James Bond's fans should feel happy that the long-running franchise is not ending anytime soon. However, the coming of the new 007 is not well-received at all.
Currently, Daniel Craig is the eighth actor to portray the role of Commander James Bond RN--following the pioneers Barry Nelson, Sean Connery, David Niven, George Lazenby, Roger Moore, Timothy Dalton, and Pierce Brosnan.
Out of all the aforementioned stars, the current 007 served the longest time ever in the role with his 14-year record from 2006 to 2020.
However, Craig announced that "No Time To Die" will be his last film. With that said, the creators looked for another potential star to continue James Bond's legacy.
In the first trailer for "No Time To Die," Lashana Lynch was introduced as the female 007 counterpart, Nomi, and the next star to play the role.
Upon releasing the sneak peek, the 32-year-old actress suffered from backlash for accepting the role.
On Tuesday, Yrsa Daley-Ward revealed in her article for Harper's Bazaar the criticisms that Lynch got caused her to take a break from social media.
"For a week, she deleted her social-media apps, meditated and saw no one but family, while comforting herself with the knowledge that the aggressive comments were ultimately not personal."
Meanwhile, the actress pointed out that even if the franchise chose to hire another Black woman, it would still invite condemnation.
Although it was truly harsh for her part as a newcomer in the franchise, the British actress cheered herself up instead.
"I just have to remind myself that the conversation is happening and that I'm a part of something that will be very, very revolutionary," she shared.
In pursuit of giving the fans the same amount of adrenaline throughout the movie, Lynch worked closely with Phoebe Waller-Bridge, the co-screenwriter.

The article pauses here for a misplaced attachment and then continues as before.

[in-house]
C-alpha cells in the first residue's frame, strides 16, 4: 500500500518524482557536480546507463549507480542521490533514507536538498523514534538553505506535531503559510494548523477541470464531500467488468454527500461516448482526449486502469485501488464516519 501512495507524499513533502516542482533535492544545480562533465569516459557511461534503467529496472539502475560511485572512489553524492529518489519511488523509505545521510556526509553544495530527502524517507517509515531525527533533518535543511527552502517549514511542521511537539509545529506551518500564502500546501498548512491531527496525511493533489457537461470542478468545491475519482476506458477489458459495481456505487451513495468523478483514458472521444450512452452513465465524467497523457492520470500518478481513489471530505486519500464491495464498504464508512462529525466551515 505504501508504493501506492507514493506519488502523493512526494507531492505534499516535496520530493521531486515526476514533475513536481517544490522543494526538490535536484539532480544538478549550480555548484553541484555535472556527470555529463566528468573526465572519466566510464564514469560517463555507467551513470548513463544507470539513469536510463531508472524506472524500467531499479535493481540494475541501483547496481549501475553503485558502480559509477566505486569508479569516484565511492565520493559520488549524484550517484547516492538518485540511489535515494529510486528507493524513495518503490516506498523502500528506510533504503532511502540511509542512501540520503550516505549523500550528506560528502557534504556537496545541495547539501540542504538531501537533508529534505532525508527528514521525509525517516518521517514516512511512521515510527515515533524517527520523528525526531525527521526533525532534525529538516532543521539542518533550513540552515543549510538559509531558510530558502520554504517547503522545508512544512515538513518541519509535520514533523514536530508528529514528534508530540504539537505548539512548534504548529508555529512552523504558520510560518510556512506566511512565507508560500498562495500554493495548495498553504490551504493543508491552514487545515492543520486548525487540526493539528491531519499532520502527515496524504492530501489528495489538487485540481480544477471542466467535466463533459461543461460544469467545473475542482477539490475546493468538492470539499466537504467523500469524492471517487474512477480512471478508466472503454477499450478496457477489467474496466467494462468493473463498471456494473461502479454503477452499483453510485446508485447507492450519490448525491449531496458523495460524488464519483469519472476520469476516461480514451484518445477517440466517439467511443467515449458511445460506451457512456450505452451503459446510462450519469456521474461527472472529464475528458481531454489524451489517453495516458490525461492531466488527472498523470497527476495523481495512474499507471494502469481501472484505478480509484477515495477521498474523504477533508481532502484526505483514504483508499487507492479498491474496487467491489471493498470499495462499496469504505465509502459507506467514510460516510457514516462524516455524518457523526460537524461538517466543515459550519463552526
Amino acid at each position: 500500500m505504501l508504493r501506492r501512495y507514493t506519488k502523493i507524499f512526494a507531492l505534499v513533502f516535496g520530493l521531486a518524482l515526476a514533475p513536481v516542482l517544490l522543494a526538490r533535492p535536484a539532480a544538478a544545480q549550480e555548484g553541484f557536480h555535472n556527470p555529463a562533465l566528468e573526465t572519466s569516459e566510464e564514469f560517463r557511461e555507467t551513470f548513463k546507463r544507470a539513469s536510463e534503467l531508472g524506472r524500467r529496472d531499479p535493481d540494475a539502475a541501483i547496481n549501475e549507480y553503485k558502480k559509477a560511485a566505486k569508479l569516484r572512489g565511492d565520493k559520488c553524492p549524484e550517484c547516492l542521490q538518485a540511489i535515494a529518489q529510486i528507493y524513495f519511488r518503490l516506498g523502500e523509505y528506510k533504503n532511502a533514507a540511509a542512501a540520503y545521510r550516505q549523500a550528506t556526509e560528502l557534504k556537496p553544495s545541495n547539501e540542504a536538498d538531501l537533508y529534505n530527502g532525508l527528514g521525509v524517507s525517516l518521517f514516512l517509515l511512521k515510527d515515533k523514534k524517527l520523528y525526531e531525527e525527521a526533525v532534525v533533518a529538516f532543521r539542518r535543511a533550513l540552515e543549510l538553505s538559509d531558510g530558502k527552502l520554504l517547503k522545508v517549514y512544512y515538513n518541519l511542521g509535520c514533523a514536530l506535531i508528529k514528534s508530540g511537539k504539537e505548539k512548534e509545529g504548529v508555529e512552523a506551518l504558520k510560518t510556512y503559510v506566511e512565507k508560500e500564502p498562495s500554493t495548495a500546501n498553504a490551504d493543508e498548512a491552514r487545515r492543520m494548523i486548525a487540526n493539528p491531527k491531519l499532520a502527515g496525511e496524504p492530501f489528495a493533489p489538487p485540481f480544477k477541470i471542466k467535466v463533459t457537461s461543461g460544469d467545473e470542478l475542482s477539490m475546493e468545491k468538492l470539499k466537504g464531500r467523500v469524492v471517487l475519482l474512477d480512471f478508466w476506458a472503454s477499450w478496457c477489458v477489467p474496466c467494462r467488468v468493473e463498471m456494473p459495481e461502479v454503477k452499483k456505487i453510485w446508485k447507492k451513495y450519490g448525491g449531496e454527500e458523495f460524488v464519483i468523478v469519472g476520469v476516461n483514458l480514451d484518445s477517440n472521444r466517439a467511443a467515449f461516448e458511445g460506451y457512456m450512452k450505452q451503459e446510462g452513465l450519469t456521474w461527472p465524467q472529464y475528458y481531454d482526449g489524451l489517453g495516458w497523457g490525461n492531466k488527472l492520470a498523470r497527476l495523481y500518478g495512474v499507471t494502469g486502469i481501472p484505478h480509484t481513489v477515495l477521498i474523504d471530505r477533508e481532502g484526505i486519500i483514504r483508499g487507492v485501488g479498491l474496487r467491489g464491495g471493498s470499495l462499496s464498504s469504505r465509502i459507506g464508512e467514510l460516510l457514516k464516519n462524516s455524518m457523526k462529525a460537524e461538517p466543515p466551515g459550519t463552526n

They wanted Nomi to offer a "fresh female perspective" despite being in a male-focused franchise.
Lynch Originally Does Not Want To Be 007
Even before the news about her casting surfaced, Lynch reportedly hesitated about joining the franchise.
She also wanted to only portray the life of a Black woman, and being a 007 might only cause her to get lost "behind the man."
However, after talking with the franchise's team--Cary Joji Fukunaga (director), Barbara Broccoli (producer) and Waller-Bridge--she finally felt confident doing it.
"In every project I am part of, no matter the budget or genre, the Black experience that I'm presenting needs to be 100 percent authentic," she went on.
Although the James Bond franchise can truly be challenging for a woman like her, Lynch took the chance to eliminate toxic masculinity in movies.
Aside from setting a record as the new 007, the actress also gained confidence in speaking up in the industry to make a notable change.
"There's real work to be done, there are frank conversations to be had. A magazine cover is already pretty, the words don't have to be," she went on about the unfair standards in the enetrtainment industry.